The first thing that springs to mind when I think of Hyper Light Drifter is how utterly beautiful it is. This game is an artistic masterpiece, both visually and aurally, with a picturesque style and soulful soundtrack. The audiovisual elegance of this game manages to make a post-apocalyptic world breathtakingly resplendent – endearing, even. This is why I therefore lament the fact that the game is locked at a measly 30 frames per second. Hyper Light Drifter would have been perfect had it not been constrained by such a strange limitation.
I love Dying Light. Ever since I played Mirror’s Edge, I fell in love with first person parkour – and by virtue of Dying Light’s open-world nature, you were given the freedom to run, jump and scale walls and buildings to your heart’s content. To top it all off, Dying Light has an element of danger to it in the form of zombies, which makes the game feel like an adult version of ‘the floor is lava’ absent the physical exhaustion (which in retrospect that last point might not be a very good thing). So to me, Dying Light is the perfect recipe for thrilling fun.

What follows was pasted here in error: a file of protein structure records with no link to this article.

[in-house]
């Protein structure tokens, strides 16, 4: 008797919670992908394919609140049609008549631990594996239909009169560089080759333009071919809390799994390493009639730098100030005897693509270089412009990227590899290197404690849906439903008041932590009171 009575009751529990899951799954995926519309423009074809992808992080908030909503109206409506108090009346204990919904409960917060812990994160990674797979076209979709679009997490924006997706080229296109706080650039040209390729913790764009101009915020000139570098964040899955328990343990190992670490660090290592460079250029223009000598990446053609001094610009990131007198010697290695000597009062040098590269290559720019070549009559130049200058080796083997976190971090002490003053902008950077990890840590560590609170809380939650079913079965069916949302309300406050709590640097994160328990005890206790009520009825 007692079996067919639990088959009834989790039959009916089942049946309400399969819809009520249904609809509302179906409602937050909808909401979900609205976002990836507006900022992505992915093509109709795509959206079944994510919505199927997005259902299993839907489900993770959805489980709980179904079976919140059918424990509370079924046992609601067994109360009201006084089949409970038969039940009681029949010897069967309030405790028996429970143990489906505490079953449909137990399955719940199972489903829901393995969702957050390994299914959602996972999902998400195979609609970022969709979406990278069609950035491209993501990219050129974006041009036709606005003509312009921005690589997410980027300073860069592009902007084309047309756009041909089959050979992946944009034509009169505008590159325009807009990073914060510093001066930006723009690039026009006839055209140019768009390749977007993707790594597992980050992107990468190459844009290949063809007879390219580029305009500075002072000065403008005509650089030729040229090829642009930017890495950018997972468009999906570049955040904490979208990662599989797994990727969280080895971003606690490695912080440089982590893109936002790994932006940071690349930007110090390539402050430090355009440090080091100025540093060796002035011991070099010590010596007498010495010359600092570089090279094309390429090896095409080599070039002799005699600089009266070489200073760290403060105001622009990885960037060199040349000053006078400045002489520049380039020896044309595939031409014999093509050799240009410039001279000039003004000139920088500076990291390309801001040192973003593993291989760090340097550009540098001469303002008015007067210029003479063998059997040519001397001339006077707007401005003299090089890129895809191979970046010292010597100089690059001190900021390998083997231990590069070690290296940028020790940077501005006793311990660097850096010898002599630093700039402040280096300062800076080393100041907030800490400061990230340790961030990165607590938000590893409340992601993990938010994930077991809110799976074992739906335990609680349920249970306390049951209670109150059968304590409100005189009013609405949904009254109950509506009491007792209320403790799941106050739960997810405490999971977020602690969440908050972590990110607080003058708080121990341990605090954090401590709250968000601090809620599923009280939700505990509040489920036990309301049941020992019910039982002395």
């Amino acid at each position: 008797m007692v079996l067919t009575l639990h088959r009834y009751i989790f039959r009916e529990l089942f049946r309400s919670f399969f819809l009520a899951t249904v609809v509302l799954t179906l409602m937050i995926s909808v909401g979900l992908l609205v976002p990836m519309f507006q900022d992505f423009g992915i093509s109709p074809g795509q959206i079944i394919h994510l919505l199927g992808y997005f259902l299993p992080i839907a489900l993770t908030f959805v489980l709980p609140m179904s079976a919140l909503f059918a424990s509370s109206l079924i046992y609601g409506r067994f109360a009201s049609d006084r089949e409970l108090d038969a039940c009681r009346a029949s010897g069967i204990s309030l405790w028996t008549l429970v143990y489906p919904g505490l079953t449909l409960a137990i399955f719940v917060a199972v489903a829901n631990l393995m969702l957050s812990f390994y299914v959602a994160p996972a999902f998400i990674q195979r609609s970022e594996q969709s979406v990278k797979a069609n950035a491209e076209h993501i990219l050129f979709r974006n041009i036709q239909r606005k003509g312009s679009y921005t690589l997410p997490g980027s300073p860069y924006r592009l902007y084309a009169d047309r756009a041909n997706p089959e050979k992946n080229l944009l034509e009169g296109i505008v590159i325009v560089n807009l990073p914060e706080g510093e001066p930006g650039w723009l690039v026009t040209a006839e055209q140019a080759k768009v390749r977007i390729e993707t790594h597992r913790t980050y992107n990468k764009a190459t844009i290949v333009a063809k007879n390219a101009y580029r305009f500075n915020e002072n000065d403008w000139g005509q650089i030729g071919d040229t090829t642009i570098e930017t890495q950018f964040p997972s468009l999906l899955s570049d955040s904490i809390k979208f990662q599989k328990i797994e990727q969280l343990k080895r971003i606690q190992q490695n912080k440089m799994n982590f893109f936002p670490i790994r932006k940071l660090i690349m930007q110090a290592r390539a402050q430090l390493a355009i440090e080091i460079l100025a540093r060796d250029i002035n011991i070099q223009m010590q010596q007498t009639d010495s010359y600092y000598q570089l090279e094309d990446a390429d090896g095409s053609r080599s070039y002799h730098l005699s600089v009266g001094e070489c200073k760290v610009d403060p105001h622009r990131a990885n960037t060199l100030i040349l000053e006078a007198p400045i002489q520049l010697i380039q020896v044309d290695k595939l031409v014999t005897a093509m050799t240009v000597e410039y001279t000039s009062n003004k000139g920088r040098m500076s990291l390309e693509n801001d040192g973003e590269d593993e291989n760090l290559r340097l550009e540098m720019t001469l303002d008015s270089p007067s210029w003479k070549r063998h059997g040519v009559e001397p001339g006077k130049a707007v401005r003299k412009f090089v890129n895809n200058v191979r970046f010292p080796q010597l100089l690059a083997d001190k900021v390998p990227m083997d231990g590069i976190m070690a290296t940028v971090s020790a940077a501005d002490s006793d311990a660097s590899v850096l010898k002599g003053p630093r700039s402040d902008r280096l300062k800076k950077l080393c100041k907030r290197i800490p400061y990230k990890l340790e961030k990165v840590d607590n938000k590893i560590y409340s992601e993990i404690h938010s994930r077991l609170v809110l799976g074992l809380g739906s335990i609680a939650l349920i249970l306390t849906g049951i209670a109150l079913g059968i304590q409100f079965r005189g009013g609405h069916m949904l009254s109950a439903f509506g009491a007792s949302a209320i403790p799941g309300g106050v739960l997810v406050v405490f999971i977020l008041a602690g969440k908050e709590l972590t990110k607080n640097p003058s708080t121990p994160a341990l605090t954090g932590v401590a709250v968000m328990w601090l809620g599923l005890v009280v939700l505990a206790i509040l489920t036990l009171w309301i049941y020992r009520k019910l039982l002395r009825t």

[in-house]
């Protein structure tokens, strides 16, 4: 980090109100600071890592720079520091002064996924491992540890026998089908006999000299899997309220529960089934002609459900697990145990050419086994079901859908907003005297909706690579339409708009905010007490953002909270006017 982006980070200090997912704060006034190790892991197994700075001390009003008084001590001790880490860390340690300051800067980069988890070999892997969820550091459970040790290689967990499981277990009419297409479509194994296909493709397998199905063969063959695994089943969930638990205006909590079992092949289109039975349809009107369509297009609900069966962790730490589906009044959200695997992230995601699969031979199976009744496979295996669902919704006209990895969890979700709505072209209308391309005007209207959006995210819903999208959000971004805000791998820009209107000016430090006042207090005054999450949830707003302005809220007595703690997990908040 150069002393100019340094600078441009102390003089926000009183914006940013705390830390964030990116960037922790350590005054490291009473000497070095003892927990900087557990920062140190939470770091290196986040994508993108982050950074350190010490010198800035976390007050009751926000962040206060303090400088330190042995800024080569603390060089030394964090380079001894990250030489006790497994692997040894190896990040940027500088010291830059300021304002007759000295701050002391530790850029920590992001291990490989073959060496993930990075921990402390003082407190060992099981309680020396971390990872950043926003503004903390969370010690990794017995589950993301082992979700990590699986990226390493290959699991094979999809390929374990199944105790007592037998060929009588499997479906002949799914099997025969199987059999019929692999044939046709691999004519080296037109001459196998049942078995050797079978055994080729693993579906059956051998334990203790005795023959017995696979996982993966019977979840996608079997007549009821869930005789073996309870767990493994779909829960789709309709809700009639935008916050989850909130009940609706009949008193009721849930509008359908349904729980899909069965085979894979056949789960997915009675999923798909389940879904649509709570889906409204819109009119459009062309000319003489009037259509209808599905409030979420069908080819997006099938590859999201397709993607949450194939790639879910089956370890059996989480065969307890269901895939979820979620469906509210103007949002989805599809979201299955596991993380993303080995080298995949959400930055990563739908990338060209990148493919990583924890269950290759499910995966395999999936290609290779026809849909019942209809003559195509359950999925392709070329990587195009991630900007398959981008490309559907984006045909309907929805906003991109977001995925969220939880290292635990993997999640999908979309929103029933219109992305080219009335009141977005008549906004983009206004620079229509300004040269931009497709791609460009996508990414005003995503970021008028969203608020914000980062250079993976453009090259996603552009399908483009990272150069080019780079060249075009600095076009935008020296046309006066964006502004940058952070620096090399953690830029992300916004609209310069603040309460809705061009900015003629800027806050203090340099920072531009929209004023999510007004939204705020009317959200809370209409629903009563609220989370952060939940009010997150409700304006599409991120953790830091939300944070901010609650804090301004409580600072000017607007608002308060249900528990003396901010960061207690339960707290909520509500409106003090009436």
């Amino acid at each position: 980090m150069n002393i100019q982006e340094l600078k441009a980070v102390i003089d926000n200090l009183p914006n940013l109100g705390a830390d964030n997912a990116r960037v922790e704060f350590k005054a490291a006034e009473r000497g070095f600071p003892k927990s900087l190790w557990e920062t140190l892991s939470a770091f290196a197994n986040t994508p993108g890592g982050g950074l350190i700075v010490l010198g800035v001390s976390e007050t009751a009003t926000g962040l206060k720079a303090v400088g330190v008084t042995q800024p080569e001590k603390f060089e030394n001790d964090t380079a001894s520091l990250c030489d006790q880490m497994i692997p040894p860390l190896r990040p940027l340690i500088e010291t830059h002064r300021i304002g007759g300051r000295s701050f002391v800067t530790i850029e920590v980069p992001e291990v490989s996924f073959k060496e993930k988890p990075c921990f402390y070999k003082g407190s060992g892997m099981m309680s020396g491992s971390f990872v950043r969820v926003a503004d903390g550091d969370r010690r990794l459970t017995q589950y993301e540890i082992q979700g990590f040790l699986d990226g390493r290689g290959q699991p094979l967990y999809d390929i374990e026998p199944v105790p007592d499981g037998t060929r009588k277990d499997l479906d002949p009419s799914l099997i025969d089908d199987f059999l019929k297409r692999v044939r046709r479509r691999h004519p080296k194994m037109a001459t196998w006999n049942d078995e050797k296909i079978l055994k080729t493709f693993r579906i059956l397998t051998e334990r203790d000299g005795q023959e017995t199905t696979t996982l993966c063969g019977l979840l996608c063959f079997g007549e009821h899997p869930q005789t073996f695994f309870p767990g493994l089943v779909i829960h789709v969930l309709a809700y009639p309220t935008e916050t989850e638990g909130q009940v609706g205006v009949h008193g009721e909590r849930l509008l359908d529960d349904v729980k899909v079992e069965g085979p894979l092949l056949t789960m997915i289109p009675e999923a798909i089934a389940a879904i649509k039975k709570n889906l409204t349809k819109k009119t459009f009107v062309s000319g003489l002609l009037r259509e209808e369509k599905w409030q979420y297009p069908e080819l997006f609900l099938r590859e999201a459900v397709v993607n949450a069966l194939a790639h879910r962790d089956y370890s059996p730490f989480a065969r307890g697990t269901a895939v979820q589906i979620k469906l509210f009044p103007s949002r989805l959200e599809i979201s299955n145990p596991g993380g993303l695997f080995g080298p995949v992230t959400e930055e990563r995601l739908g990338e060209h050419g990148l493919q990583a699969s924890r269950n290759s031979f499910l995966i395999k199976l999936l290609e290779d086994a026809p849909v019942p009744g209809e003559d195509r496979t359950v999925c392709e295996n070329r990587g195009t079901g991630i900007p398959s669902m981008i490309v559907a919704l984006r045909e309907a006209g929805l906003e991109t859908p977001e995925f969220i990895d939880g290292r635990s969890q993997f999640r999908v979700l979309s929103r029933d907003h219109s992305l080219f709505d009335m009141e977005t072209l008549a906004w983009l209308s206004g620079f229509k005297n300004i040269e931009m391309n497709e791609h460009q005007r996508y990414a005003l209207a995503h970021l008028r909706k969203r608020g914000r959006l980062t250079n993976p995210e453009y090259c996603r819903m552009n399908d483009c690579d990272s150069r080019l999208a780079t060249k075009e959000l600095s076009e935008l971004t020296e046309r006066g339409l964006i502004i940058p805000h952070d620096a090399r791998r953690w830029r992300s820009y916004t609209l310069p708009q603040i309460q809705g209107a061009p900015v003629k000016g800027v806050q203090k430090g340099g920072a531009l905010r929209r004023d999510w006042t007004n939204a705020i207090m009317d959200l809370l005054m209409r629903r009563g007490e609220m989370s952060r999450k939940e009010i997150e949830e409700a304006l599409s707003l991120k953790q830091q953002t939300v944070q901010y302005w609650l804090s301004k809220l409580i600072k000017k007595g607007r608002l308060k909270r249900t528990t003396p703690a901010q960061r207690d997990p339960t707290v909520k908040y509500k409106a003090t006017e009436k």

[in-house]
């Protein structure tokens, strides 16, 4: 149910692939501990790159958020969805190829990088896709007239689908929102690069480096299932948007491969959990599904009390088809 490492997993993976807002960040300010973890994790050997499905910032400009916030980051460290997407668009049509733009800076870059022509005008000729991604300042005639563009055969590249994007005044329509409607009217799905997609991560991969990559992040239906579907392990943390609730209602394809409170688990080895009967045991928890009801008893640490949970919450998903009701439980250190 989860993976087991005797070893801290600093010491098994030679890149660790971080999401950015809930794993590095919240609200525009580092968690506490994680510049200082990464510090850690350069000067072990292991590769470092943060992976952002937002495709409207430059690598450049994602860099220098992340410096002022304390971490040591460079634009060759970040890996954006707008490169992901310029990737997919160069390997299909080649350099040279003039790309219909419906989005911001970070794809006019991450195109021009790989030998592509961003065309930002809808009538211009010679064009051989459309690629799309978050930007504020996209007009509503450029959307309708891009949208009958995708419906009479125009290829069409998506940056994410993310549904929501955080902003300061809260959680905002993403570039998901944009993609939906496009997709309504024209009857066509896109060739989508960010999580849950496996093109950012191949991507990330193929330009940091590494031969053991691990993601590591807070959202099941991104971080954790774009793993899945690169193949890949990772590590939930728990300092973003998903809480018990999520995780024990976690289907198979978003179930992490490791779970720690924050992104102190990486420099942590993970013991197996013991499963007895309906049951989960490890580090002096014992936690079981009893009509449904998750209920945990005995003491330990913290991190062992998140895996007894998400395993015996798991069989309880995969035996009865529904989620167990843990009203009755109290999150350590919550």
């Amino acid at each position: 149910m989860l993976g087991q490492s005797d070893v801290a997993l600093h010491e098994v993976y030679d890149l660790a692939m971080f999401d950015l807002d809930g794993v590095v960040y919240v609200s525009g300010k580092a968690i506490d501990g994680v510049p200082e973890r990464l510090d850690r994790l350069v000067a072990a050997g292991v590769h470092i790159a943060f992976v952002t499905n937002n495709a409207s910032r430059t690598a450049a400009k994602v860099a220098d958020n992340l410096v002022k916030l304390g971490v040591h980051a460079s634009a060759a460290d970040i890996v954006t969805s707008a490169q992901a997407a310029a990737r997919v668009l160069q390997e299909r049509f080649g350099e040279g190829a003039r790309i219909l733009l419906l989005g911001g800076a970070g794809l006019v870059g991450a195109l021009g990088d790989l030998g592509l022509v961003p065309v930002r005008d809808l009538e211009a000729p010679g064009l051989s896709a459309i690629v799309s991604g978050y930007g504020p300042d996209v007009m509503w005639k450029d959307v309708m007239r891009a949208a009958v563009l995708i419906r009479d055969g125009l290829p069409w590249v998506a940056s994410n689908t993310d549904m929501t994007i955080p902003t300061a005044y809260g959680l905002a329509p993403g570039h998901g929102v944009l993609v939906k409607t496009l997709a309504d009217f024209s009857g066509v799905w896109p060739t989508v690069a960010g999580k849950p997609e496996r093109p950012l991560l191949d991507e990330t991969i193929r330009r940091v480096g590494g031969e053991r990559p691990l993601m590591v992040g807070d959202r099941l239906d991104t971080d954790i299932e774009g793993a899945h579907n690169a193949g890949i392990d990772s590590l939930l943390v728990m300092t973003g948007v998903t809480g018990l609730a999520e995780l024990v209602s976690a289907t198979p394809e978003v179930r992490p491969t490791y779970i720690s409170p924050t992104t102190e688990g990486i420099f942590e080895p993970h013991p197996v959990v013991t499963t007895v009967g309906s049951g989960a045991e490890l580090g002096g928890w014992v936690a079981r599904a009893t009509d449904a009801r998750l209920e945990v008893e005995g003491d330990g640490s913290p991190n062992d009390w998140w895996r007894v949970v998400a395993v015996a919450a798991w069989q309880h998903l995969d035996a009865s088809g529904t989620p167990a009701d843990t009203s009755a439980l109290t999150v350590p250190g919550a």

I have some grievances with Fallout 4. It’s not the game it’s supposed to be, and while the Consolitis of the PC version is rather appaling, my main gripe happens to be with the decidedly lacking role playing aspect of a role playing game. Bethesda, it would seem, chose to make an open-world shooter rather than an RPG, despite the Fallout franchise being thoroughly rooted in the RPG genre.